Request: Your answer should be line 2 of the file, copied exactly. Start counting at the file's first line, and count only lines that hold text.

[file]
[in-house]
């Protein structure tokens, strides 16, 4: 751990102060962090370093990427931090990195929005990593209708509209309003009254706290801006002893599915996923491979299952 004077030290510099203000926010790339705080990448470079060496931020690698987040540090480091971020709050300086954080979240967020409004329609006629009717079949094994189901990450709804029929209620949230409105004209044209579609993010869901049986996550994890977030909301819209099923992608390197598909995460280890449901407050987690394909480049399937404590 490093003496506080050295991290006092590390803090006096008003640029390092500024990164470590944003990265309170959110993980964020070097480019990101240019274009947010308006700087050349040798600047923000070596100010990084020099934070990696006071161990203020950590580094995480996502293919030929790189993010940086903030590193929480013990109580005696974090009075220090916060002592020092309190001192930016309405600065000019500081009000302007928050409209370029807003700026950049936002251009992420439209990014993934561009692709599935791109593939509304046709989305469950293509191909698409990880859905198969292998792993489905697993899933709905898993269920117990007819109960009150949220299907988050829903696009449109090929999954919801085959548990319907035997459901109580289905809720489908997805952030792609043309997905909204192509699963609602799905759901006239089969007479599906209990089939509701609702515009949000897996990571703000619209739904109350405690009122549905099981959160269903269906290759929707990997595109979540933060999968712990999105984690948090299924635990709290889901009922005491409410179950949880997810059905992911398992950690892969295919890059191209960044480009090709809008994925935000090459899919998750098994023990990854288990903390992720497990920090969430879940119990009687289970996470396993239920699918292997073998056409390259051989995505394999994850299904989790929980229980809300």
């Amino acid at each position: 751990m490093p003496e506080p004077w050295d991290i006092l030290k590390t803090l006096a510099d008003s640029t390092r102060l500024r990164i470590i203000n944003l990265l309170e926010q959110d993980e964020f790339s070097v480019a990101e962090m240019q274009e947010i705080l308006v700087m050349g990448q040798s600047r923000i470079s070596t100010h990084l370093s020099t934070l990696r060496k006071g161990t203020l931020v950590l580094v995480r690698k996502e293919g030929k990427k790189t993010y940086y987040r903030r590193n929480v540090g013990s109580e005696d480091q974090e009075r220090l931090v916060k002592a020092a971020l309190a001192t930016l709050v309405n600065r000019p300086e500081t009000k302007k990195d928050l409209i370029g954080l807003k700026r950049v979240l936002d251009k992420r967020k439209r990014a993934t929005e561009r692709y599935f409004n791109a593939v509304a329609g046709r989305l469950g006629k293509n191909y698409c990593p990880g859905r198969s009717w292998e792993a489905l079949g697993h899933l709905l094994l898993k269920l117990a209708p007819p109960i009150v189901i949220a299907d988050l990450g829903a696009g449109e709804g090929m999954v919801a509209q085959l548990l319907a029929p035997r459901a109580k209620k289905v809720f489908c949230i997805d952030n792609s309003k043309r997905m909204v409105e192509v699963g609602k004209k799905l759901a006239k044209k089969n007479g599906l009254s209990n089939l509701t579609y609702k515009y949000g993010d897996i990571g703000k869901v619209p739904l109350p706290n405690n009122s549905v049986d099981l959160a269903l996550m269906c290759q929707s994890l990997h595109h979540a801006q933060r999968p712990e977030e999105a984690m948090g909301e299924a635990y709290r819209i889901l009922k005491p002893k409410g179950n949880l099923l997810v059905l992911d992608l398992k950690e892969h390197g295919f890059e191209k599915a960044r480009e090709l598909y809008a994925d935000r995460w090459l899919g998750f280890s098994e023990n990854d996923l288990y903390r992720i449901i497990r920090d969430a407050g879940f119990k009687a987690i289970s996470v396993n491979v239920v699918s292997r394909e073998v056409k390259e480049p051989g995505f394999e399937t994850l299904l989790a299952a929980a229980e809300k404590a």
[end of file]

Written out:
């Protein structure tokens, strides 16, 4: 751990102060962090370093990427931090990195929005990593209708509209309003009254706290801006002893599915996923491979299952 004077030290510099203000926010790339705080990448470079060496931020690698987040540090480091971020709050300086954080979240967020409004329609006629009717079949094994189901990450709804029929209620949230409105004209044209579609993010869901049986996550994890977030909301819209099923992608390197598909995460280890449901407050987690394909480049399937404590 490093003496506080050295991290006092590390803090006096008003640029390092500024990164470590944003990265309170959110993980964020070097480019990101240019274009947010308006700087050349040798600047923000070596100010990084020099934070990696006071161990203020950590580094995480996502293919030929790189993010940086903030590193929480013990109580005696974090009075220090916060002592020092309190001192930016309405600065000019500081009000302007928050409209370029807003700026950049936002251009992420439209990014993934561009692709599935791109593939509304046709989305469950293509191909698409990880859905198969292998792993489905697993899933709905898993269920117990007819109960009150949220299907988050829903696009449109090929999954919801085959548990319907035997459901109580289905809720489908997805952030792609043309997905909204192509699963609602799905759901006239089969007479599906209990089939509701609702515009949000897996990571703000619209739904109350405690009122549905099981959160269903269906290759929707990997595109979540933060999968712990999105984690948090299924635990709290889901009922005491409410179950949880997810059905992911398992950690892969295919890059191209960044480009090709809008994925935000090459899919998750098994023990990854288990903390992720497990920090969430879940119990009687289970996470396993239920699918292997073998056409390259051989995505394999994850299904989790929980229980809300």